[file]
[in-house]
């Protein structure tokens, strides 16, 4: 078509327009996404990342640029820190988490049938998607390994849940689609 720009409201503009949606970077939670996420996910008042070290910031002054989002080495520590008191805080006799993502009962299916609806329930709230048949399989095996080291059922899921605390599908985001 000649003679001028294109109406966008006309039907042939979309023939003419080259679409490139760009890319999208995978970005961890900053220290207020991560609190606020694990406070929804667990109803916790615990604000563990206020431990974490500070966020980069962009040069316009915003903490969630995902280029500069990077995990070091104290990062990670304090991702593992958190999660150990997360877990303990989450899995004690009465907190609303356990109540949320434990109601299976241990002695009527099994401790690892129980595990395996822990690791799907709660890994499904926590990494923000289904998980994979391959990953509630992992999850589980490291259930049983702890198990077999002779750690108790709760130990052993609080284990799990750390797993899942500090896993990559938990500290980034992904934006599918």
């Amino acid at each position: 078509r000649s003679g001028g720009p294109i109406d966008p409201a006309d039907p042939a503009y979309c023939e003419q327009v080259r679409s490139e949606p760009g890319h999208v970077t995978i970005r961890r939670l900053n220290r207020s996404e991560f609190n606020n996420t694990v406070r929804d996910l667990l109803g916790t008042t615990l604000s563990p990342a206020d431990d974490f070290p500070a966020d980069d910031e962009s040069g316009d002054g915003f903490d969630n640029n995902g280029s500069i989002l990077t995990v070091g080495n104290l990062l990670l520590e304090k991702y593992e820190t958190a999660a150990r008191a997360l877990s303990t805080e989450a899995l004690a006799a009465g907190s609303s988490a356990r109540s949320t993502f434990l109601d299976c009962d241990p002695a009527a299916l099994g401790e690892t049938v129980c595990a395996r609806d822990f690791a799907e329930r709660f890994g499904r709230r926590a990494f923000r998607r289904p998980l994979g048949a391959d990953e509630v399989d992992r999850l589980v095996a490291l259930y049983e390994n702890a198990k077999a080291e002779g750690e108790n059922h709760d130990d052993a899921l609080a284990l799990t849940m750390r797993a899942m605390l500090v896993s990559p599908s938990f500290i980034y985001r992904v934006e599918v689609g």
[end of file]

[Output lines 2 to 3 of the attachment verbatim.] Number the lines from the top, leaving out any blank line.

């Protein structure tokens, strides 16, 4: 078509327009996404990342640029820190988490049938998607390994849940689609 720009409201503009949606970077939670996420996910008042070290910031002054989002080495520590008191805080006799993502009962299916609806329930709230048949399989095996080291059922899921605390599908985001 000649003679001028294109109406966008006309039907042939979309023939003419080259679409490139760009890319999208995978970005961890900053220290207020991560609190606020694990406070929804667990109803916790615990604000563990206020431990974490500070966020980069962009040069316009915003903490969630995902280029500069990077995990070091104290990062990670304090991702593992958190999660150990997360877990303990989450899995004690009465907190609303356990109540949320434990109601299976241990002695009527099994401790690892129980595990395996822990690791799907709660890994499904926590990494923000289904998980994979391959990953509630992992999850589980490291259930049983702890198990077999002779750690108790709760130990052993609080284990799990750390797993899942500090896993990559938990500290980034992904934006599918």
């Amino acid at each position: 078509r000649s003679g001028g720009p294109i109406d966008p409201a006309d039907p042939a503009y979309c023939e003419q327009v080259r679409s490139e949606p760009g890319h999208v970077t995978i970005r961890r939670l900053n220290r207020s996404e991560f609190n606020n996420t694990v406070r929804d996910l667990l109803g916790t008042t615990l604000s563990p990342a206020d431990d974490f070290p500070a966020d980069d910031e962009s040069g316009d002054g915003f903490d969630n640029n995902g280029s500069i989002l990077t995990v070091g080495n104290l990062l990670l520590e304090k991702y593992e820190t958190a999660a150990r008191a997360l877990s303990t805080e989450a899995l004690a006799a009465g907190s609303s988490a356990r109540s949320t993502f434990l109601d299976c009962d241990p002695a009527a299916l099994g401790e690892t049938v129980c595990a395996r609806d822990f690791a799907e329930r709660f890994g499904r709230r926590a990494f923000r998607r289904p998980l994979g048949a391959d990953e509630v399989d992992r999850l589980v095996a490291l259930y049983e390994n702890a198990k077999a080291e002779g750690e108790n059922h709760d130990d052993a899921l609080a284990l799990t849940m750390r797993a899942m605390l500090v896993s990559p599908s938990f500290i980034y985001r992904v934006e599918v689609g």